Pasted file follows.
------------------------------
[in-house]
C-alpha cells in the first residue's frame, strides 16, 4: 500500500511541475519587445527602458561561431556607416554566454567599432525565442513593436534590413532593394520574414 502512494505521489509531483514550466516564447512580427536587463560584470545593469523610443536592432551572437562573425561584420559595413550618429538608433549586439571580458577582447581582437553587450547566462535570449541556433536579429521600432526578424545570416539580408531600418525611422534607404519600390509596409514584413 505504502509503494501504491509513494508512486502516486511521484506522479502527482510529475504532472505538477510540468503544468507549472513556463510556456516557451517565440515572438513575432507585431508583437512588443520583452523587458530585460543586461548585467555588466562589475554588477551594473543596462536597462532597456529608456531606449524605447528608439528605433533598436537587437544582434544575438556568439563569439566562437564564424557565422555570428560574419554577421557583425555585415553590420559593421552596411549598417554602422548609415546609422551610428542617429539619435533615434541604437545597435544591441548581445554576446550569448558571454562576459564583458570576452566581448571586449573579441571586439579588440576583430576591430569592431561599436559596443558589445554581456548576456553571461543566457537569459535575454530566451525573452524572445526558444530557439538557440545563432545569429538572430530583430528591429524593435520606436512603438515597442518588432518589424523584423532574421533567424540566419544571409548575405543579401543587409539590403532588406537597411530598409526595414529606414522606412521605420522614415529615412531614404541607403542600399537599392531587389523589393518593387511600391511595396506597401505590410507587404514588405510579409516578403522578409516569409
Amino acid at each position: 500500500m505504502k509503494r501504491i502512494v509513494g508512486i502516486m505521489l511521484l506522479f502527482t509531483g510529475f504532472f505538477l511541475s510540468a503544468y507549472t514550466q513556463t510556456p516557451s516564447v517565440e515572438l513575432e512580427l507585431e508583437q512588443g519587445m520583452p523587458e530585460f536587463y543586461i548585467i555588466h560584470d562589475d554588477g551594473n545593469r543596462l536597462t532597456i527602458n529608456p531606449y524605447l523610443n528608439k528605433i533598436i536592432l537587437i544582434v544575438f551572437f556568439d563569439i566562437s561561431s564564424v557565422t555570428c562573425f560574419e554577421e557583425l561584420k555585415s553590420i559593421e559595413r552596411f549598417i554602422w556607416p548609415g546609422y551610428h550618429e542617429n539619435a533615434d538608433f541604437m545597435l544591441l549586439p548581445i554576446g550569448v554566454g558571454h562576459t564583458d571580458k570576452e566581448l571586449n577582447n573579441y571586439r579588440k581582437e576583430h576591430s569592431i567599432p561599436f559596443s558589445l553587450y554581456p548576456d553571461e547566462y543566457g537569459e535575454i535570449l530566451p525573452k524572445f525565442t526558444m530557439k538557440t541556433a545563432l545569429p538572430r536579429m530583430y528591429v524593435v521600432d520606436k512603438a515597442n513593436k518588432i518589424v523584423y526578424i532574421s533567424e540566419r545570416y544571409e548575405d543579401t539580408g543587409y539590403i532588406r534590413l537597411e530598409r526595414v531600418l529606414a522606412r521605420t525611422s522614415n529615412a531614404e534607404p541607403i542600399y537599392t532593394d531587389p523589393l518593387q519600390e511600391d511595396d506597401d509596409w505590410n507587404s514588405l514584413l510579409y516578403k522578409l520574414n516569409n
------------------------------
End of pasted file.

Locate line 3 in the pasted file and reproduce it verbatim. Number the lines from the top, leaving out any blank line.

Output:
Amino acid at each position: 500500500m505504502k509503494r501504491i502512494v509513494g508512486i502516486m505521489l511521484l506522479f502527482t509531483g510529475f504532472f505538477l511541475s510540468a503544468y507549472t514550466q513556463t510556456p516557451s516564447v517565440e515572438l513575432e512580427l507585431e508583437q512588443g519587445m520583452p523587458e530585460f536587463y543586461i548585467i555588466h560584470d562589475d554588477g551594473n545593469r543596462l536597462t532597456i527602458n529608456p531606449y524605447l523610443n528608439k528605433i533598436i536592432l537587437i544582434v544575438f551572437f556568439d563569439i566562437s561561431s564564424v557565422t555570428c562573425f560574419e554577421e557583425l561584420k555585415s553590420i559593421e559595413r552596411f549598417i554602422w556607416p548609415g546609422y551610428h550618429e542617429n539619435a533615434d538608433f541604437m545597435l544591441l549586439p548581445i554576446g550569448v554566454g558571454h562576459t564583458d571580458k570576452e566581448l571586449n577582447n573579441y571586439r579588440k581582437e576583430h576591430s569592431i567599432p561599436f559596443s558589445l553587450y554581456p548576456d553571461e547566462y543566457g537569459e535575454i535570449l530566451p525573452k524572445f525565442t526558444m530557439k538557440t541556433a545563432l545569429p538572430r536579429m530583430y528591429v524593435v521600432d520606436k512603438a515597442n513593436k518588432i518589424v523584423y526578424i532574421s533567424e540566419r545570416y544571409e548575405d543579401t539580408g543587409y539590403i532588406r534590413l537597411e530598409r526595414v531600418l529606414a522606412r521605420t525611422s522614415n529615412a531614404e534607404p541607403i542600399y537599392t532593394d531587389p523589393l518593387q519600390e511600391d511595396d506597401d509596409w505590410n507587404s514588405l514584413l510579409y516578403k522578409l520574414n516569409n